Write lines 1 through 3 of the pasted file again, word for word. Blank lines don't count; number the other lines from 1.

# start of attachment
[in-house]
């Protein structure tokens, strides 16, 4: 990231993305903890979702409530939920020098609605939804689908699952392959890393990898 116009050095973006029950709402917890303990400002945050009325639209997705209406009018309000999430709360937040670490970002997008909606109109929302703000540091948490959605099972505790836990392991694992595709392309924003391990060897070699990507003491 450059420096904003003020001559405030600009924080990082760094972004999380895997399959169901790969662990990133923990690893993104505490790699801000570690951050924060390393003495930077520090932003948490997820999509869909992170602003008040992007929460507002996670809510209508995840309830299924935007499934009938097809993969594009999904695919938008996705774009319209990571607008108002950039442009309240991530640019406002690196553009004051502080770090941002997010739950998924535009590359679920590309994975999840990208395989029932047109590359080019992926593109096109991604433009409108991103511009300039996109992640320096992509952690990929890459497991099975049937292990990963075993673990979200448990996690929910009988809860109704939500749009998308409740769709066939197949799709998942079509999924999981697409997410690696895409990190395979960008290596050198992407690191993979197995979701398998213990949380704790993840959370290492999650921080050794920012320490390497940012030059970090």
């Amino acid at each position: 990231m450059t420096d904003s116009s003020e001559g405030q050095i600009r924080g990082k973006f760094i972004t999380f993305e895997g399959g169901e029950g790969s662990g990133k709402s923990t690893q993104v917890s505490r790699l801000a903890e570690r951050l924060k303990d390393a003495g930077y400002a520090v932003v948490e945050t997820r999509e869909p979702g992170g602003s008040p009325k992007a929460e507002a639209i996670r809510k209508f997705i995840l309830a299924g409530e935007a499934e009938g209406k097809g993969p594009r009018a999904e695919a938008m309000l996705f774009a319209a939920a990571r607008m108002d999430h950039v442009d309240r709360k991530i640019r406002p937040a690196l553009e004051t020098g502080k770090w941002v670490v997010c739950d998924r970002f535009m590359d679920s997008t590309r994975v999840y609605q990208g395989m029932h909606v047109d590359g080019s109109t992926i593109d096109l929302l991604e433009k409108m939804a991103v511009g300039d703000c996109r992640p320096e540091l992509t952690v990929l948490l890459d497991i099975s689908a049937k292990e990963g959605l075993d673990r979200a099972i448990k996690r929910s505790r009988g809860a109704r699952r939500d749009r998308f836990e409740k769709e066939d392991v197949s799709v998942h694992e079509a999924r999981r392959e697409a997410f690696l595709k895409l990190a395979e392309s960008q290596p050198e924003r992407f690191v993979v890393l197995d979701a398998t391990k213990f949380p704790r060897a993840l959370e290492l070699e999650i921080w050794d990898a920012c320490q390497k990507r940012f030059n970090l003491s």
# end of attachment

[in-house]
């Protein structure tokens, strides 16, 4: 990231993305903890979702409530939920020098609605939804689908699952392959890393990898 116009050095973006029950709402917890303990400002945050009325639209997705209406009018309000999430709360937040670490970002997008909606109109929302703000540091948490959605099972505790836990392991694992595709392309924003391990060897070699990507003491 450059420096904003003020001559405030600009924080990082760094972004999380895997399959169901790969662990990133923990690893993104505490790699801000570690951050924060390393003495930077520090932003948490997820999509869909992170602003008040992007929460507002996670809510209508995840309830299924935007499934009938097809993969594009999904695919938008996705774009319209990571607008108002950039442009309240991530640019406002690196553009004051502080770090941002997010739950998924535009590359679920590309994975999840990208395989029932047109590359080019992926593109096109991604433009409108991103511009300039996109992640320096992509952690990929890459497991099975049937292990990963075993673990979200448990996690929910009988809860109704939500749009998308409740769709066939197949799709998942079509999924999981697409997410690696895409990190395979960008290596050198992407690191993979197995979701398998213990949380704790993840959370290492999650921080050794920012320490390497940012030059970090």
């Amino acid at each position: 990231m450059t420096d904003s116009s003020e001559g405030q050095i600009r924080g990082k973006f760094i972004t999380f993305e895997g399959g169901e029950g790969s662990g990133k709402s923990t690893q993104v917890s505490r790699l801000a903890e570690r951050l924060k303990d390393a003495g930077y400002a520090v932003v948490e945050t997820r999509e869909p979702g992170g602003s008040p009325k992007a929460e507002a639209i996670r809510k209508f997705i995840l309830a299924g409530e935007a499934e009938g209406k097809g993969p594009r009018a999904e695919a938008m309000l996705f774009a319209a939920a990571r607008m108002d999430h950039v442009d309240r709360k991530i640019r406002p937040a690196l553009e004051t020098g502080k770090w941002v670490v997010c739950d998924r970002f535009m590359d679920s997008t590309r994975v999840y609605q990208g395989m029932h909606v047109d590359g080019s109109t992926i593109d096109l929302l991604e433009k409108m939804a991103v511009g300039d703000c996109r992640p320096e540091l992509t952690v990929l948490l890459d497991i099975s689908a049937k292990e990963g959605l075993d673990r979200a099972i448990k996690r929910s505790r009988g809860a109704r699952r939500d749009r998308f836990e409740k769709e066939d392991v197949s799709v998942h694992e079509a999924r999981r392959e697409a997410f690696l595709k895409l990190a395979e392309s960008q290596p050198e924003r992407f690191v993979v890393l197995d979701a398998t391990k213990f949380p704790r060897a993840l959370e290492l070699e999650i921080w050794d990898a920012c320490q390497k990507r940012f030059n970090l003491s």